At least two or three such guests would be present at lunchtime every single day. They would first have a bath after coming to Sri Bhatta’s home and sit for their Sandhyavandanam. Some would chant the Sri Rudra Prashna while others would perform the Suryanamaskaram while still others would chant the Navagraha Suktam. There were also guests who chanted the Shivakavaca Stotram or the Indrakshi Stotram.  It would be twelve-thirty or one by the time this entire procedure was completed.

For lunch, it was typical to have a serving of Ragi Mudde (literally, Ragi Balls).

An hour of rest after lunch. Veda lessons would begin again at three and go on till five-thirty at which time, people would begin to trickle in meet this great Veda Acharya.

Evening Timetable

Normally, Sri Venkatarama Bhatta would be seated in the gallery area in the inner quarters of the house or he’d be in the courtyard. He would be sitting in some Yogasana. He used to fasten a small dhoti from the direction of his back and wrap it around his forelegs. A whit of snuff was in his palm. The Panchangam would be next to him, together with a tiny box made of the Bilva wood that contained snuff.

I haven’t personally witnessed Sri Venkatarama Bhatta consuming snuff. He simply kept a speck of it in his palm. He rarely sniffed it. He was spotlessly clean all the way from his wizened head to toe. He didn’t tolerate dirt.

People hailing from various Varnas in our town came to see him. Tailors, Vaishyas, potters, Vokkaligas and needless to say, Brahmanas. Those who are now known as Harijans also came to see him. While some would share details of their illness, separations and other tragedies, others would talk to him about their family fights. Still others would share their concerns about marriage. It was also common to seek his advice for fixing the auspicious time for weddings and Upanayanam (Thread Ceremony).

Friendship, Affection, Contentment

Sri Bhatta would patiently listen to the words of every single person who came to him. For those who sought to get the most auspicious time fixed for weddings, he would consult the Panchangam, make the necessary calculations and assign the Muhurtam [auspicious hour for weddings, naming ceremonies etc]. To those who narrated their domestic problems, he would offer solace. He would recount some old legend, some Upakhyana from say, the Ramayana or the Mahabharata in a highly abridged fashion in a manner that conveyed the teaching and message embedded therein. This would comfort the mind of the listener.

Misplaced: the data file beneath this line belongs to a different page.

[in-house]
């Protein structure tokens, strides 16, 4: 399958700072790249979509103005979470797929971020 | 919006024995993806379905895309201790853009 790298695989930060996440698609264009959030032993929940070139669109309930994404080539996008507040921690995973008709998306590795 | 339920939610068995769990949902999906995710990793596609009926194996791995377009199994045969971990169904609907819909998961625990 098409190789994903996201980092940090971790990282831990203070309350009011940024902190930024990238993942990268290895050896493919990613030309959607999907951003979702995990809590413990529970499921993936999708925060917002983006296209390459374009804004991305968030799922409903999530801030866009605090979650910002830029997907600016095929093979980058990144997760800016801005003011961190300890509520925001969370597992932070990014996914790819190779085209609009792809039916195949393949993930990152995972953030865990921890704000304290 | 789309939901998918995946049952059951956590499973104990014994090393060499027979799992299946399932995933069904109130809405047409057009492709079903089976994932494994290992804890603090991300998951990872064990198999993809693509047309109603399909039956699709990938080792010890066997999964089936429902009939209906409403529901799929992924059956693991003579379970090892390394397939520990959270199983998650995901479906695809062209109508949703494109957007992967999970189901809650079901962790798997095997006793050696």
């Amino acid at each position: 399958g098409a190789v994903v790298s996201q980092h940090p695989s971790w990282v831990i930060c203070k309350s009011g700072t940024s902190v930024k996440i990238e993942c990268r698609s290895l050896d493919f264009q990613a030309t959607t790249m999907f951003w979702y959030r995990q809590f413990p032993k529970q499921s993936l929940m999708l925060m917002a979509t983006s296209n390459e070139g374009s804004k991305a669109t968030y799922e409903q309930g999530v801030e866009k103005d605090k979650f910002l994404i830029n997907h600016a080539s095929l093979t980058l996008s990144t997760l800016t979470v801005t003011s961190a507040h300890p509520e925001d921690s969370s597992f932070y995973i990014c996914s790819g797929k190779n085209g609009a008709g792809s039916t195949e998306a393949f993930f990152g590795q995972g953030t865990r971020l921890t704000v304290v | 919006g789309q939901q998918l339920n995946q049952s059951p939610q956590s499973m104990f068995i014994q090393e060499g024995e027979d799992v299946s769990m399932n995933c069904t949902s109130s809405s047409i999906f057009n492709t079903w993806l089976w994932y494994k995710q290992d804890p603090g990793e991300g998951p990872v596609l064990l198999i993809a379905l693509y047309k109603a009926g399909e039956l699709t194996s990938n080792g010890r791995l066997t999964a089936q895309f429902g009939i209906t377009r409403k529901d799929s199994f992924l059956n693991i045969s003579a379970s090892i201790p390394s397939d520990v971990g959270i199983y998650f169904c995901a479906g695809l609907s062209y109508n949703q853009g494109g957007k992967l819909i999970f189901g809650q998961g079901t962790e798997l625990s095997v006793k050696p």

Sri Venkatarama Bhatta was a much sought-after person in our town for various reasons. The most important of those reasons was this precise ability to offer such solace. He derived this ability from his innate tranquility. God had blessed Sri Venkatarama Bhatta with these boons—gentleness, warmth, and tranquility.

Indeed, there are any number of Vedic Vidwans and those who perform Annadaana. But there are really very few people who can offer genuine comfort in any place and in any era.

Every day, he would finish his evening Sandhyavandanam and visit the Someshwara Temple. Upon returning, he would begin the Veda lessons, which would continue till nine. After this, lamps would be lit for the Deities at home. This was followed by dinner.

This was his daily routine.

To be continued

This is the third part of the English translation of the second chapter of D V Gundappa’s Jnapakachitrashaale – Vol. 5 titled "Vaidikadharma Sampradayastharu." 

Author(s)

About:

Devanahalli Venkataramanayya Gundappa (1887-1975) was a great visionary and polymath. He was a journalist, poet, art connoisseur, philosopher, political analyst, institution builder, social commentator, social worker, and activist.

Translator(s)

About:

Sandeep Balakrishna is a writer, author, translator, and socio-political-cultural analyst. He is the author of "Tipu Sultan: The Tyrant of Mysore" and "The Madurai Sultanate: A Concise History." He translated Dr. S L Bhyrappa's magnum opus "Avarana" into English.